Originally published Nov. 12, 2019 in MySuburbanLife.com.
By F. Amanda Tugade
In Doug Henegar’s class, there’s no room for dodgeball.
In fact, he prefers his class to be called “physical education” and not “gym.” It’s the little things that matter, especially when teaching children and pre-teens, he said.
There’s a fear that exists with classic games such as dodgeball “that people getting out need the most work,” said Henegar, a six-year physical education teacher in Berwyn South School District 100. That fear often can transpire into “horror stories,” which could discourage students from participating and discovering new interests.
Instead, Henegar teaches his students about fitness and what it means to be healthy from head to toe. From dedicating an hour a day to playing outside or creating new friendships, Henegar’s lessons focus on making good choices.
“I’m not giving you a grade on whether you are the fastest kid in class,” said Henegar, who has taught at both Irving and Piper elementary schools. “I’m giving you a grade on whether you are pushing to make yourself better.”
Henegar’s nonstop effort in fostering a positive learning environment recently earned him a Symetra’s Heroes in the Classroom award. In partnership with the NFL, Symetra Financial, a Washington state-based insurance company, awarded more than a dozen teachers from the Chicago area for their dedication and hard work.
Henegar was one of 16 nominees who received a $2,000 donation from Symetra for supplies. He also got tickets to a Chicago Bears home game.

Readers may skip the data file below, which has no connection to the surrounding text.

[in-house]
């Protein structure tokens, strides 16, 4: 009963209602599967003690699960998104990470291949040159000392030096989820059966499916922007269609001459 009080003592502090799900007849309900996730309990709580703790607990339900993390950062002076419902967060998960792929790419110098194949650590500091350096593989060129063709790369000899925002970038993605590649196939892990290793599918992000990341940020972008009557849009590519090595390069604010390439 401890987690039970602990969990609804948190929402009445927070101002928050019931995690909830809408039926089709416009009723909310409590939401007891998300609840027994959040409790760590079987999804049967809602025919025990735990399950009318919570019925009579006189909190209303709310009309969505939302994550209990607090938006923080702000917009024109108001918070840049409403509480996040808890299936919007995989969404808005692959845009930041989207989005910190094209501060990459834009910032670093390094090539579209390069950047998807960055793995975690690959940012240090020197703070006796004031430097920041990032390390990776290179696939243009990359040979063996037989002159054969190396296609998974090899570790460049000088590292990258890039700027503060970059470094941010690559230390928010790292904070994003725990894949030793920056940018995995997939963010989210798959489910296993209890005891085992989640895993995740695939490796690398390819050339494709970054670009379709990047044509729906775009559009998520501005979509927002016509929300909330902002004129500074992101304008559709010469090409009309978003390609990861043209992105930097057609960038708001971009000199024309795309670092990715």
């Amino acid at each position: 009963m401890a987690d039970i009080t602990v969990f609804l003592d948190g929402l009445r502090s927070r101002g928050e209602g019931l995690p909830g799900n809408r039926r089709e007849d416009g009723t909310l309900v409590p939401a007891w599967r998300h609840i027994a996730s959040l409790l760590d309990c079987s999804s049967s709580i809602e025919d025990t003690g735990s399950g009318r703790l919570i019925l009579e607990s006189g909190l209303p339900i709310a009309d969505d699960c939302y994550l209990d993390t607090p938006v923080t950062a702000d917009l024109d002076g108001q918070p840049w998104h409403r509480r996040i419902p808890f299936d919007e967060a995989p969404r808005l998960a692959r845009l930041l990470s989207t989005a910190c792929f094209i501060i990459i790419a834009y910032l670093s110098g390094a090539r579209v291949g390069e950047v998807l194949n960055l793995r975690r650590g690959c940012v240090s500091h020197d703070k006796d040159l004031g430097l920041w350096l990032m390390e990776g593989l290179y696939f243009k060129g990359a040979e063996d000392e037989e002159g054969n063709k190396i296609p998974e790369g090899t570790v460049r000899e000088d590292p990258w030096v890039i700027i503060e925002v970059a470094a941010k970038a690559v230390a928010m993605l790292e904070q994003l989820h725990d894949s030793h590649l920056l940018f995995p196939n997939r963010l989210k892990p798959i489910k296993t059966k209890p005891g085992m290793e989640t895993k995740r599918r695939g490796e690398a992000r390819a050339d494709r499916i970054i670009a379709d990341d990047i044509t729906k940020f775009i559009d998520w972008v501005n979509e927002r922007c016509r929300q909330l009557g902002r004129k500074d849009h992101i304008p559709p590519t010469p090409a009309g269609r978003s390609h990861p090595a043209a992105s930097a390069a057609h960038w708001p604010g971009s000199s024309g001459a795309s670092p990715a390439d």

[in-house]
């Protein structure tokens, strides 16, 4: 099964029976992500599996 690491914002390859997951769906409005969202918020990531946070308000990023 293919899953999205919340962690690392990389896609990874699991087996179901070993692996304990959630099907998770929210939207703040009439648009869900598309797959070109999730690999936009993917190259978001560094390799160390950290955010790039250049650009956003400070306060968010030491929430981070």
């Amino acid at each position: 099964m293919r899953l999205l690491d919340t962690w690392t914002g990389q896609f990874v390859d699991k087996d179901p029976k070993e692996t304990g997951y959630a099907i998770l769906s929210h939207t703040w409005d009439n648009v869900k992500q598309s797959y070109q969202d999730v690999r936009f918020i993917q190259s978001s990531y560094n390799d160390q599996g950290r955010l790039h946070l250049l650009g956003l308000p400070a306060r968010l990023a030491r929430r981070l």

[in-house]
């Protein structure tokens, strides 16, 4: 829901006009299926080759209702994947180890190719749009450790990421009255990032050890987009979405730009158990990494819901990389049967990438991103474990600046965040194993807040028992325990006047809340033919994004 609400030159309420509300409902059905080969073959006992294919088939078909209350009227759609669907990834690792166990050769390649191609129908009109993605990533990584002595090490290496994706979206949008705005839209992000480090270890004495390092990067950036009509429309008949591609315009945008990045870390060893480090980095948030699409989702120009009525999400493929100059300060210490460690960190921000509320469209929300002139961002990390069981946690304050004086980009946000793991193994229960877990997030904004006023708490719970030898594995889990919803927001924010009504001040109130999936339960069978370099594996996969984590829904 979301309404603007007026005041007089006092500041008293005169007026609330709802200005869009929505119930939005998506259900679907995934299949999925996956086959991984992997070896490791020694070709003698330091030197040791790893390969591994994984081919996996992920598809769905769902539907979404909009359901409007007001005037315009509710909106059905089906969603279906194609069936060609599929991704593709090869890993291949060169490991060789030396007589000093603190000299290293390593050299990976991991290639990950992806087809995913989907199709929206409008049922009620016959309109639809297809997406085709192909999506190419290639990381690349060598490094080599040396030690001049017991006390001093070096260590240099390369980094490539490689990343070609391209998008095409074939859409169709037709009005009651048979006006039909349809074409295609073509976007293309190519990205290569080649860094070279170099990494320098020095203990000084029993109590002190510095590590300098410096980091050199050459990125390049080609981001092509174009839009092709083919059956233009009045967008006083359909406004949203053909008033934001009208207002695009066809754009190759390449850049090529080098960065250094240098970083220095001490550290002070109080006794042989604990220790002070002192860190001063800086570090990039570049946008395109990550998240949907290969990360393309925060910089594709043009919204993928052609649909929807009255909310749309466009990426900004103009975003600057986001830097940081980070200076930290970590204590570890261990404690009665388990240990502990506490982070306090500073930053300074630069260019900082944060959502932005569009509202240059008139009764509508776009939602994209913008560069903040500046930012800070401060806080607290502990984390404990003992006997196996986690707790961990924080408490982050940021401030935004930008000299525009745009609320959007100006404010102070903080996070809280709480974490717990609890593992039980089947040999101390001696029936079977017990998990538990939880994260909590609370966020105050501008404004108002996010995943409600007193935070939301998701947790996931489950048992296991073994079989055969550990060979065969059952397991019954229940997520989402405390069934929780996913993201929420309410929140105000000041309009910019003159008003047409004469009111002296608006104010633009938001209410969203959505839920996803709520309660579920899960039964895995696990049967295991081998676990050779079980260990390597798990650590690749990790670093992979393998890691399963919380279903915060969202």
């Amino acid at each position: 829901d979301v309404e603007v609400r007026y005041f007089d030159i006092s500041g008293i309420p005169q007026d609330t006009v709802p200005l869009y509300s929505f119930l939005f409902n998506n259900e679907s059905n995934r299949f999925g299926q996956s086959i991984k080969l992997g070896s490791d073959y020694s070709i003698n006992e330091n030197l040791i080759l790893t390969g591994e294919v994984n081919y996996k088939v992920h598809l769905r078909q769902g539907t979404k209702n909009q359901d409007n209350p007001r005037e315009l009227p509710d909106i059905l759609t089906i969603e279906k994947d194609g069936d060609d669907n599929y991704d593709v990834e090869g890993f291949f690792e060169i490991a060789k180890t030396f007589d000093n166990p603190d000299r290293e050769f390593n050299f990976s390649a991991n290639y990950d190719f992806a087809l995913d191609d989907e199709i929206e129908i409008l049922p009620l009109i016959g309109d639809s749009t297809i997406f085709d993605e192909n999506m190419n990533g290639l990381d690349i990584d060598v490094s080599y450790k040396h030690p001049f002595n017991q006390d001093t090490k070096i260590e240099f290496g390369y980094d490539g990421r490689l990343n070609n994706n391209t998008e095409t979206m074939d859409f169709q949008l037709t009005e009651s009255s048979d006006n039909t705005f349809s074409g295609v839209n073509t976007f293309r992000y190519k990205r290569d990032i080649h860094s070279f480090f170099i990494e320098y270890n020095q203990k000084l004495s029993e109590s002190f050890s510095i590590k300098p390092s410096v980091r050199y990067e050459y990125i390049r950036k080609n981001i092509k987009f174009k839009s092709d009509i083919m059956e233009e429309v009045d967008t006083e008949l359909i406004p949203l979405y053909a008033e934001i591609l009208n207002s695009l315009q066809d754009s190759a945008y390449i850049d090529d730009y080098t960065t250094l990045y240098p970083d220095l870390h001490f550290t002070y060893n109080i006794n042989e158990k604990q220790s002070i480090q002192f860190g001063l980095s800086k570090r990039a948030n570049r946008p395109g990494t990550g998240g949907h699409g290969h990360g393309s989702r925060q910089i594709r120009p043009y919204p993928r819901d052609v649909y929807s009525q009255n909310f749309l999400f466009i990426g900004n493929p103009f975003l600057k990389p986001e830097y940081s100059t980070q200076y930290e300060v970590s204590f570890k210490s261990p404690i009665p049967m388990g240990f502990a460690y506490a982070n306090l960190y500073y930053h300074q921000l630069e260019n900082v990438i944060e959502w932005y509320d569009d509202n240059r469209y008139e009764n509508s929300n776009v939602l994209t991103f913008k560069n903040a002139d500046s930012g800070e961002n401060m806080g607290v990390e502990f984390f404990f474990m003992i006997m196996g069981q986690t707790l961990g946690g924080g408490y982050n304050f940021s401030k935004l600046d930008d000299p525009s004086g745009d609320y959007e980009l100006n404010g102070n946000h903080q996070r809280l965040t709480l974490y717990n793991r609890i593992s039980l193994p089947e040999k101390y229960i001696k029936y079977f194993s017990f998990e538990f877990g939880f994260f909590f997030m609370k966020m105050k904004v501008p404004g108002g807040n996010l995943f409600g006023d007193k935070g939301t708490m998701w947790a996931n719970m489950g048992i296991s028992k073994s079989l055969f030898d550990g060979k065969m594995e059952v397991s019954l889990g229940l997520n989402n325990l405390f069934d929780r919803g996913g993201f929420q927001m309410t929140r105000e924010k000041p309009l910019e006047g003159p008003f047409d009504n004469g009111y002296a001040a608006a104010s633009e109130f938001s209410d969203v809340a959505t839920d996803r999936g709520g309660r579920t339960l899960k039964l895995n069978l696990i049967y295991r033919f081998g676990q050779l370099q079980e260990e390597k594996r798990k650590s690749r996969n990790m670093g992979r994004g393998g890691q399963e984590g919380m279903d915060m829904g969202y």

“It was emotionally overwhelming,” he said of the Oct. 17 surprise school assembly at Piper. “It was very exciting.”
Piper principal Samantha Shuman wasn’t surprised at all about Henegar’s win. From the moment she met him, she saw his potential and passion.
“There is no one else more deserving of that award,” Shuman said.
Shuman went on to talk about Henegar’s vision. It’s about getting everyone – faculty, family and friends – involved and thinking outside the box. Fitness is not restricted to monthly gym memberships or playing on sports teams, and Henegar has worked to send out the simple message that fitness is accessible to all, she said.
Throughout the years that Henegar has been a part of District 100, he has helped organize family-driven activities and health and wellness fairs with community partners. Last fall, Henegar teamed up with Piper PTO and Our American Voice, a nonprofit based in Chicago that empowers teachers and students, and raised money for a rock climbing wall.
The rock climbing wall, which was unveiled this school year, is no longer a dream. It’s now a reality, a small reminder of what happens when people come together and work toward a common goal.
“He just wanted the kids to really make healthy lifestyle choices, and he wants to be able to give them that access to what they need to do that,” Shuman said.
Shuman’s sentiments rang true for Henegar, who was inspired by his teachers, including his mother, to pursue a career in education. From Downers Grove South High School to Northern Illinois University, Henegar met many mentors who taught him about the main difference between gym and physical education.
Gym is a task, while physical education lays down the foundation for living.
“You may not be the fastest or the strongest,” Henegar said. “But that doesn’t mean that you can’t help yourself grow. We’re all different, but are you trying to make yourself better? And, if not, what is it going to take to motivate you to get better?”